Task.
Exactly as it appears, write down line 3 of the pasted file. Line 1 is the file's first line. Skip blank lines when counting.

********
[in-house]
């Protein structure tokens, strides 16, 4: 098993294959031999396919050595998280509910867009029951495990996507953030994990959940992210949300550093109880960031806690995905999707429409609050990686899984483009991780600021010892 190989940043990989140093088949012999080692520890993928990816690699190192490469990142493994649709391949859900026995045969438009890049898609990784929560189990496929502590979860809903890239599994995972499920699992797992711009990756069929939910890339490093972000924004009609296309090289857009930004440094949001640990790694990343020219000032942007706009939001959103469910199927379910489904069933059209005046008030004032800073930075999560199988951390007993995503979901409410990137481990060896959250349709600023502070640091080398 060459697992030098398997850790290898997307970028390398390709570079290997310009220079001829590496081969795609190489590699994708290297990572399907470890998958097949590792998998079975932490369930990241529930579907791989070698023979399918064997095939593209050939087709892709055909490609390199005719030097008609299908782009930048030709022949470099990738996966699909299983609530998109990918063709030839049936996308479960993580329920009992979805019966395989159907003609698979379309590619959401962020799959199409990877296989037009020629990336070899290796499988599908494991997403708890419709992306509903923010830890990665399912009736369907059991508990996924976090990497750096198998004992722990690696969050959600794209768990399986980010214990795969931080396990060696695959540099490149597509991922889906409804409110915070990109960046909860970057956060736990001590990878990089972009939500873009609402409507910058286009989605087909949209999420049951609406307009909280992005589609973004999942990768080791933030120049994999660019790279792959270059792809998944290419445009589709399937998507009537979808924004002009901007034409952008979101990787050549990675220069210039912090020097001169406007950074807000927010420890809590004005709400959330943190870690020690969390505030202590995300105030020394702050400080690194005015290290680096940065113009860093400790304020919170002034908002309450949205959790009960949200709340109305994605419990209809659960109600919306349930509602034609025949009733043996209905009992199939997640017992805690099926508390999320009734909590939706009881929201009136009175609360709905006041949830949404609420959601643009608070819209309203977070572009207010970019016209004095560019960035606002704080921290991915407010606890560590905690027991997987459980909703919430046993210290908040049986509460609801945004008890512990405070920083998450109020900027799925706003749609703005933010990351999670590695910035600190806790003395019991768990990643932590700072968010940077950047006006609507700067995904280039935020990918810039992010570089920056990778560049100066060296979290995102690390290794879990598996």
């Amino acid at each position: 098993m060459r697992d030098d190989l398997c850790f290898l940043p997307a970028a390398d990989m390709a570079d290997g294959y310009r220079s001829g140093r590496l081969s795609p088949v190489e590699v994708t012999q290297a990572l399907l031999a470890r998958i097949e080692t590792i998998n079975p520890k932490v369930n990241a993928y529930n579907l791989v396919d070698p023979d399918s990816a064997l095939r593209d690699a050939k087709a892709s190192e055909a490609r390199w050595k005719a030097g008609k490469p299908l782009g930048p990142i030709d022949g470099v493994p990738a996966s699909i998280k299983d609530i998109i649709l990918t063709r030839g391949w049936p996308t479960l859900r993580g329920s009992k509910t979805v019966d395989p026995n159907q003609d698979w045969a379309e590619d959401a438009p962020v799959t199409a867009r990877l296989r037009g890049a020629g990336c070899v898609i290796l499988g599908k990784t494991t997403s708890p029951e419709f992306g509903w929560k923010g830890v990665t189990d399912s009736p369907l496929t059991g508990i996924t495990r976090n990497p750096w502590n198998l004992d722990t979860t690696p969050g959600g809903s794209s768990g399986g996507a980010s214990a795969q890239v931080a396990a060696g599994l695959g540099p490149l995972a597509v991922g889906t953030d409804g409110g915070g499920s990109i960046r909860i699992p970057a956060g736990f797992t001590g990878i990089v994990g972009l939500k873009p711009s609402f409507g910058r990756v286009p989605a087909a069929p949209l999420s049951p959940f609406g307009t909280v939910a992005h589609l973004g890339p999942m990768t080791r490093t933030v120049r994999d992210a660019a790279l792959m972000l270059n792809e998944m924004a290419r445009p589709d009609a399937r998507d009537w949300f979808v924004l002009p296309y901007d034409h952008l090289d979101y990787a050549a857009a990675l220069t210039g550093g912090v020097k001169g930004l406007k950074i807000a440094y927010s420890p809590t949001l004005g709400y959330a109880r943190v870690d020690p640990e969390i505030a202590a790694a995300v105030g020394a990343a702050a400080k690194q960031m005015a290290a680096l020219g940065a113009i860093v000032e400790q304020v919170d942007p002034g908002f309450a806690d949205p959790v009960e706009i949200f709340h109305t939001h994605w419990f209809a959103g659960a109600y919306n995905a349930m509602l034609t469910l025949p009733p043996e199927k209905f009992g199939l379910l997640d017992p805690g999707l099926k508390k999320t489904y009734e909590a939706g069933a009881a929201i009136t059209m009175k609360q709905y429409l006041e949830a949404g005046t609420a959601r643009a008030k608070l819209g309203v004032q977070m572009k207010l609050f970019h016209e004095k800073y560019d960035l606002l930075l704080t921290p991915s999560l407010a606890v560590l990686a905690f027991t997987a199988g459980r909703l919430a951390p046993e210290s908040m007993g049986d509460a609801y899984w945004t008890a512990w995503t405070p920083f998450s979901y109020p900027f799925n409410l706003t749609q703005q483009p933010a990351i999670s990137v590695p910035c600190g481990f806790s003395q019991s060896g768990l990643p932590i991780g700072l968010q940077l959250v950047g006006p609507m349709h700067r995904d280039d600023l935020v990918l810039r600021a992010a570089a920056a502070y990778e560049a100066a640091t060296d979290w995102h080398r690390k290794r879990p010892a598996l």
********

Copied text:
């Amino acid at each position: 098993m060459r697992d030098d190989l398997c850790f290898l940043p997307a970028a390398d990989m390709a570079d290997g294959y310009r220079s001829g140093r590496l081969s795609p088949v190489e590699v994708t012999q290297a990572l399907l031999a470890r998958i097949e080692t590792i998998n079975p520890k932490v369930n990241a993928y529930n579907l791989v396919d070698p023979d399918s990816a064997l095939r593209d690699a050939k087709a892709s190192e055909a490609r390199w050595k005719a030097g008609k490469p299908l782009g930048p990142i030709d022949g470099v493994p990738a996966s699909i998280k299983d609530i998109i649709l990918t063709r030839g391949w049936p996308t479960l859900r993580g329920s009992k509910t979805v019966d395989p026995n159907q003609d698979w045969a379309e590619d959401a438009p962020v799959t199409a867009r990877l296989r037009g890049a020629g990336c070899v898609i290796l499988g599908k990784t494991t997403s708890p029951e419709f992306g509903w929560k923010g830890v990665t189990d399912s009736p369907l496929t059991g508990i996924t495990r976090n990497p750096w502590n198998l004992d722990t979860t690696p969050g959600g809903s794209s768990g399986g996507a980010s214990a795969q890239v931080a396990a060696g599994l695959g540099p490149l995972a597509v991922g889906t953030d409804g409110g915070g499920s990109i960046r909860i699992p970057a956060g736990f797992t001590g990878i990089v994990g972009l939500k873009p711009s609402f409507g910058r990756v286009p989605a087909a069929p949209l999420s049951p959940f609406g307009t909280v939910a992005h589609l973004g890339p999942m990768t080791r490093t933030v120049r994999d992210a660019a790279l792959m972000l270059n792809e998944m924004a290419r445009p589709d009609a399937r998507d009537w949300f979808v924004l002009p296309y901007d034409h952008l090289d979101y990787a050549a857009a990675l220069t210039g550093g912090v020097k001169g930004l406007k950074i807000a440094y927010s420890p809590t949001l004005g709400y959330a109880r943190v870690d020690p640990e969390i505030a202590a790694a995300v105030g020394a990343a702050a400080k690194q960031m005015a290290a680096l020219g940065a113009i860093v000032e400790q304020v919170d942007p002034g908002f309450a806690d949205p959790v009960e706009i949200f709340h109305t939001h994605w419990f209809a959103g659960a109600y919306n995905a349930m509602l034609t469910l025949p009733p043996e199927k209905f009992g199939l379910l997640d017992p805690g999707l099926k508390k999320t489904y009734e909590a939706g069933a009881a929201i009136t059209m009175k609360q709905y429409l006041e949830a949404g005046t609420a959601r643009a008030k608070l819209g309203v004032q977070m572009k207010l609050f970019h016209e004095k800073y560019d960035l606002l930075l704080t921290p991915s999560l407010a606890v560590l990686a905690f027991t997987a199988g459980r909703l919430a951390p046993e210290s908040m007993g049986d509460a609801y899984w945004t008890a512990w995503t405070p920083f998450s979901y109020p900027f799925n409410l706003t749609q703005q483009p933010a990351i999670s990137v590695p910035c600190g481990f806790s003395q019991s060896g768990l990643p932590i991780g700072l968010q940077l959250v950047g006006p609507m349709h700067r995904d280039d600023l935020v990918l810039r600021a992010a570089a920056a502070y990778e560049a100066a640091t060296d979290w995102h080398r690390k290794r879990p010892a598996l």